|Average Opp. Elo||Win Percentage|
|Team||Games||QB-Neutral||QB Adjustment||Effective Rating||Predicted||Actual|
Thanks to a steady dose of all-time greats such as Brady, Peyton Manning, John Elway, Ben Roethlisberger and now Luck, the Chiefs have seldom caught a break by facing a comparatively weak QB at this point in the playoffs. Since 1994-95, only the Jaguars and 49ers have had worse luck in that regard. (Of course, those teams still managed to overcome it and win more often than not, while the Chiefs keep finding ways to lose.) But it’s also worth pointing out that KC has seldom had the superior QB in the matchup, which it does have this year in Mahomes. According to Elo, Mahomes is not only better than Luck, but he has the second-best pregame rating adjustment of any Chiefs playoff starter in a divisional round game since the 1970 merger, trailing only Trent Green from 2003-04 (when Kansas City gained 408 yards — and didn’t punt the ball once — but still lost because the Colts gained even more yards and also didn’t punt.) With a likely MVP under center, the Chiefs are hoping they finally have the ingredient that was missing in those previous postseason disappointments.
Instead of having to face the Dallas Cowboys in January, the Los Angeles Rams probably would prefer it if the playoffs had been held a month and a half ago, back when they were on pace for 14 wins and sat as Super Bowl favorites in Vegas. According to Elo, the Rams peaked after beating the Detroit Lions in Week 13 — after which they went 2-2 and shed nearly 40 points off their rating. But the good news for L.A. is that similar “peaking too early” teams tend to do pretty well for themselves in the playoffs. I looked for other teams that cracked a 1650 Elo rating (with the QB adjustment) through 12 games of an NFL regular season,3 then lost at least 30 points of Elo over the final four games before going into the playoffs. Of those 20 teams, 14 still made the conference championship, with nine making the Super Bowl and five winning it all (the most recent of which were the 2009 Saints). So any rumors of the Rams’ premature demise may have been greatly exaggerated.
If there is a takeaway from the Rams’ late-season slump, it might be a reminder that one of the most important factors for Los Angeles will be getting back to selling the run and keeping the Cowboys off-balance with play-action passing. During the Rams’ 11-1 start, they led the league with 5.3 expected points added per game off play-action passing, more than 0.8 points per game better than New England, the next-best offense. In Weeks 14 through 17, that number dropped to 3.2 EPA per game, which ranked only seventh-best.
|Category||Weeks 1-13||Weeks 14-17|
|Passing EPA per game||1st||7th|
|Yards per pass||5th||15th|
|Passing yards per game||1st||8th|
Though L.A. running back Todd Gurley was on track for an MVP-caliber season before missing games with a balky knee down the stretch, there isn’t evidence that missing a stud RB necessarily hurts a team’s play-action game. The Cowboys had one of the NFL’s best run defenses this season, so overusing Gurley to set up play-action on Saturday might be a waste anyway. But getting Dallas to commit to defending the run and then shredding the Cowboys through the air seems like the Rams’ best ticket to the NFC title game.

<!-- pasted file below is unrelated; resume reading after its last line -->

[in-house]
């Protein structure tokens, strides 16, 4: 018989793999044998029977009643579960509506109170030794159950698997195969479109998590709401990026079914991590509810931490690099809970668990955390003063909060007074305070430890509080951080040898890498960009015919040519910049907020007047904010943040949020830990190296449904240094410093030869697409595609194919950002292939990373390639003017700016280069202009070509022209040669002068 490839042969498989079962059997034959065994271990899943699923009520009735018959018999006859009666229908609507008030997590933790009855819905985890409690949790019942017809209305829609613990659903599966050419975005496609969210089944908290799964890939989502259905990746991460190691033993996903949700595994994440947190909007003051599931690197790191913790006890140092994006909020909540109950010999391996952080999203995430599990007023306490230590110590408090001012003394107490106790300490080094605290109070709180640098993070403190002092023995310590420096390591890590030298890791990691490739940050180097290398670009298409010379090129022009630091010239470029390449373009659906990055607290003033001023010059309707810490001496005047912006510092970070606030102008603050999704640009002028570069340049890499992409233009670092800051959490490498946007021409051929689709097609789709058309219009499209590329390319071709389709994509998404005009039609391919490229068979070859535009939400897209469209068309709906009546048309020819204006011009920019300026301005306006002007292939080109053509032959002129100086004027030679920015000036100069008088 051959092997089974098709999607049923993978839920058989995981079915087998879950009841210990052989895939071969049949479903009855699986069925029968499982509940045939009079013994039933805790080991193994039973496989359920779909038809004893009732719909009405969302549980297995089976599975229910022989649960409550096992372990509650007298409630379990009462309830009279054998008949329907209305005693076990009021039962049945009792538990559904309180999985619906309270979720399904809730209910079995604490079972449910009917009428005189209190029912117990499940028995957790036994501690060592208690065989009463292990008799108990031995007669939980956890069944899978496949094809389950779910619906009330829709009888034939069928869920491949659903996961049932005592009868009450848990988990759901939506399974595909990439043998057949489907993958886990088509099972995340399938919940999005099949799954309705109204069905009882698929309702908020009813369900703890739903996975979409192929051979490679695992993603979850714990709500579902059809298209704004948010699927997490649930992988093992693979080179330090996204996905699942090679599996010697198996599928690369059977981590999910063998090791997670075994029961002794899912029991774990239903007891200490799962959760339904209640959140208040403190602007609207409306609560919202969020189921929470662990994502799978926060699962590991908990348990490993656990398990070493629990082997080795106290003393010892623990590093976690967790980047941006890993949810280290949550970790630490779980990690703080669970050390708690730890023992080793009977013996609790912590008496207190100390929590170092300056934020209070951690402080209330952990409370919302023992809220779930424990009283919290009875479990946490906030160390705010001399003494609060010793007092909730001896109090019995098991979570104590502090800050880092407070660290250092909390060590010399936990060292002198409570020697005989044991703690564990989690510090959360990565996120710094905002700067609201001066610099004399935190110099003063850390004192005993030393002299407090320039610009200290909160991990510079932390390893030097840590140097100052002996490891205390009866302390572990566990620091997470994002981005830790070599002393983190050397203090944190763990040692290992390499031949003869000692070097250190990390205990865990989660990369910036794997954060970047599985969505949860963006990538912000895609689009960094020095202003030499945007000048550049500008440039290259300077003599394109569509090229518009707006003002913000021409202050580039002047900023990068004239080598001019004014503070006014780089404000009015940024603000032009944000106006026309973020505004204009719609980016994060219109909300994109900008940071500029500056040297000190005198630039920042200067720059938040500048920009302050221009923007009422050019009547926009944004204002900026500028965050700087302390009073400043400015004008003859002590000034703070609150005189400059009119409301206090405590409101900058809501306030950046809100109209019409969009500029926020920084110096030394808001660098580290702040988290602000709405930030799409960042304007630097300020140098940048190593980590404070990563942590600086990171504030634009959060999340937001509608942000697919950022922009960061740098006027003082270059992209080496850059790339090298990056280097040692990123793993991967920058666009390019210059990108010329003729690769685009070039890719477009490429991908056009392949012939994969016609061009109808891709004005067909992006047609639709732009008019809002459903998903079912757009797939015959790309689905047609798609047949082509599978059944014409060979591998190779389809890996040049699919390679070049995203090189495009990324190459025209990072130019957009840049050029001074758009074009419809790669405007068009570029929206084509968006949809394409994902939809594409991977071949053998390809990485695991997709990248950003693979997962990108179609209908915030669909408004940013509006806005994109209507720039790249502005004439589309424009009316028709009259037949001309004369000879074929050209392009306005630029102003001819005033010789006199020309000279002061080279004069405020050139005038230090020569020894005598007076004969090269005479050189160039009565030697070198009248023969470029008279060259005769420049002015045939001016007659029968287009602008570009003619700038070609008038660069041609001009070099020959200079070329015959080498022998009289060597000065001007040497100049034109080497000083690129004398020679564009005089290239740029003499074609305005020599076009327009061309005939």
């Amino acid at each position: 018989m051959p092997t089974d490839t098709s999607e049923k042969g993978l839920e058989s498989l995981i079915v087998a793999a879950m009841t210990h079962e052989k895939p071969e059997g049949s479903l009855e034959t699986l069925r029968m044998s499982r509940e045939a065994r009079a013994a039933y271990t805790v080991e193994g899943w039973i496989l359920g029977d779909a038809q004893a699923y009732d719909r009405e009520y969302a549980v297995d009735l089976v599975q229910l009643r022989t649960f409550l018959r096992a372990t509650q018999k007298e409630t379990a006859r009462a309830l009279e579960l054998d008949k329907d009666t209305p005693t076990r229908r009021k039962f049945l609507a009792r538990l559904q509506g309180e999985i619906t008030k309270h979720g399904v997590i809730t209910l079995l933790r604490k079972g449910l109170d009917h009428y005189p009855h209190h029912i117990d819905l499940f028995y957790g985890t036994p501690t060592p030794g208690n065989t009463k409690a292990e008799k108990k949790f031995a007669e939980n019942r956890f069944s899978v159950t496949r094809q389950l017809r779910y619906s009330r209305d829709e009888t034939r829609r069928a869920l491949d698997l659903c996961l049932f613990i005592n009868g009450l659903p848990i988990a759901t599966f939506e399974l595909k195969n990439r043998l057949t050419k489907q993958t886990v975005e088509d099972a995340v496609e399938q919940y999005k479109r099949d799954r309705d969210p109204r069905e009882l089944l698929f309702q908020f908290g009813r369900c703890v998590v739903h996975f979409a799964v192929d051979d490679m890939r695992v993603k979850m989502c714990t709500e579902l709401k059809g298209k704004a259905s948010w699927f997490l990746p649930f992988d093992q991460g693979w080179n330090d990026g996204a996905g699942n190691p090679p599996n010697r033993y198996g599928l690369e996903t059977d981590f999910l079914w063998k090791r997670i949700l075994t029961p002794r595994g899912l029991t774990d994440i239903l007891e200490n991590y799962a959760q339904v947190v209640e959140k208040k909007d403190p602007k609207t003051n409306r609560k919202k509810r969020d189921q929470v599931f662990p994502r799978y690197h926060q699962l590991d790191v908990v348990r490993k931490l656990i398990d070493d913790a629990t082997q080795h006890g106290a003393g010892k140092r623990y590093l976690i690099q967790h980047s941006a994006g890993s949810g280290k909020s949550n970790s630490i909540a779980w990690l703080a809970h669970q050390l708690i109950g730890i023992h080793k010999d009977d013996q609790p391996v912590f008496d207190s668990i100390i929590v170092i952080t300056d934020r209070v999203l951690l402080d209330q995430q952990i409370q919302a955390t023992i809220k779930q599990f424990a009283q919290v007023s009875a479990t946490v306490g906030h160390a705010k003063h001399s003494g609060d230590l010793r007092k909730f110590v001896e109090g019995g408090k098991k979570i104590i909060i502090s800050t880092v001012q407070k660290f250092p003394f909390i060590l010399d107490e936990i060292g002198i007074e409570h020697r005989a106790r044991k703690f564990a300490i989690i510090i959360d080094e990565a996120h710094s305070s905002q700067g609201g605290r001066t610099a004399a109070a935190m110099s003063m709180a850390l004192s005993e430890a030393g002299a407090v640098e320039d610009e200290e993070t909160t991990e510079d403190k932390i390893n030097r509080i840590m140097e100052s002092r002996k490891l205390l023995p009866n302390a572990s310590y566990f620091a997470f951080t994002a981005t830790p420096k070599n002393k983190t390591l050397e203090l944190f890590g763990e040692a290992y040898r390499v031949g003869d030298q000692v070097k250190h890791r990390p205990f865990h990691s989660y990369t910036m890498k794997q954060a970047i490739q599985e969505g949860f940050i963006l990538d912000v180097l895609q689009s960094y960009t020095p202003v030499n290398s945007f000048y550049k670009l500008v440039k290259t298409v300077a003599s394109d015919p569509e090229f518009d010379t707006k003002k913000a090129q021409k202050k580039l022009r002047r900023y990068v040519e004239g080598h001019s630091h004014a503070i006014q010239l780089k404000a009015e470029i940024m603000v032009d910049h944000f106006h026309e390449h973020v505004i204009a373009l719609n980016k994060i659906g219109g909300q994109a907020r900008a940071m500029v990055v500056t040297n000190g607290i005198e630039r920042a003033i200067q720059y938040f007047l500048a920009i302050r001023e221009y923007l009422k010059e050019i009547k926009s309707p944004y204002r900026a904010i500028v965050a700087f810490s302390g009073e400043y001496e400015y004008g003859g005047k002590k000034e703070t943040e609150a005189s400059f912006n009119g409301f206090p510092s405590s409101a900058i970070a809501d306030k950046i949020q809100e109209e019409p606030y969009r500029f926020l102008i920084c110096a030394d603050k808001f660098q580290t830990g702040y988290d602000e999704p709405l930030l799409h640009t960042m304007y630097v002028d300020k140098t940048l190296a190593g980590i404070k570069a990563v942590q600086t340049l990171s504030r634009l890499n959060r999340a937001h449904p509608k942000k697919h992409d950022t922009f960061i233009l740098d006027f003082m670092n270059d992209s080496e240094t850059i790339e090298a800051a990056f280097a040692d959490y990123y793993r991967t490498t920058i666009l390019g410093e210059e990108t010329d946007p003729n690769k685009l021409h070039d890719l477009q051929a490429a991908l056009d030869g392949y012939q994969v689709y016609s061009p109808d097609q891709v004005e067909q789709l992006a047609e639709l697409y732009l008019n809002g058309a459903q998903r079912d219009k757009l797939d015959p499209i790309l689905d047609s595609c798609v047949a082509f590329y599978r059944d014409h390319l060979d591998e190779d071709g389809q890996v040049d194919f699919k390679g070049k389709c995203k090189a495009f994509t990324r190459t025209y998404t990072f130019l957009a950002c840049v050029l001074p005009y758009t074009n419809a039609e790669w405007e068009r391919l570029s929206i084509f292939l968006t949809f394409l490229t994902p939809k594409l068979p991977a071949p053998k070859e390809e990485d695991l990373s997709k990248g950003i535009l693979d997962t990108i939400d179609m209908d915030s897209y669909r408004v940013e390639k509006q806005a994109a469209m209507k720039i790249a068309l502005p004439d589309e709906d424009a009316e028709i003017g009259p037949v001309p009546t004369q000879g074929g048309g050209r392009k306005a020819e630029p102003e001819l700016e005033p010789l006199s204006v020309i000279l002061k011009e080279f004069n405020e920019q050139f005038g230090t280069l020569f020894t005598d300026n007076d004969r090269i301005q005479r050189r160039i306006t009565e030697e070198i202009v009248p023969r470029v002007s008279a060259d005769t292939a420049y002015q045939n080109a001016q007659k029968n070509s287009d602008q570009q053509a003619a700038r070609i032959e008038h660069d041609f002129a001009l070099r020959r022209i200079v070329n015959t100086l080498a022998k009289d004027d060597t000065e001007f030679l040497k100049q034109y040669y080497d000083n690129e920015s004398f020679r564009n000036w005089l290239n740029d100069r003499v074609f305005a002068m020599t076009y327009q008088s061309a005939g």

FiveThirtyEight vs. the readers
To keep up with every team’s Elo rating during the playoffs, check out FiveThirtyEight’s NFL prediction interactive, which simulates the rest of the season 100,000 times and tracks how likely every team is to advance to the Super Bowl. You can also pick playoff contests against the Elo algorithm in our prediction game and keep climbing up our giant leaderboard. (Or you could be like me, and forget to set picks before the first round of the playoffs…)
According to data from the game, here’s how readers did against the computer on wild-card weekend:
|OUR PREDICTION (ELO)||READERS’ PREDICTION|
|PICK||WIN PROB.||PICK||WIN PROB.||Result||READERS’ NET PTS|
|BAL||60%||LAC||51%||LAC 23, BAL 17||+17.0||
|HOU||56||HOU||53||IND 21, HOU 7||+0.8||
|CHI||61||CHI||65||PHI 16, CHI 15||-16.8||
|DAL||54||SEA||54||DAL 24, SEA 22||-22.5||
Readers won big when the Chargers won on the road over Lamar Jackson and the Ravens, and the Colts’ win over the Texans was basically a wash (both the readers and Elo incorrectly picked Houston). But Elo took the weekend on the strength of the Eagles’ win over the Bears — the algorithm liked Philly slightly more than the readers — and especially the Cowboys’ victory over the Seahawks. Despite the game being in Dallas, the average reader assigned Seattle a 54 percent chance of winning, and that led to a massive loss of points after Michael Dickson’s weird onside kick attempt went awry. Elo has now beaten the average reader 17 times in 18 weeks this season.
Having said that, congrats are in order to Alex McQuillen and Ben Zornes, who currently lead all users in the postseason with 200.0 points apiece, and to Neil Mehta, who moved into first place for the season with 1,128.1 points. Thanks to everyone who has been playing — and the game isn’t over yet! You should keep making picks and trying your luck against Elo throughout the playoffs.
Check out our latest NFL predictions.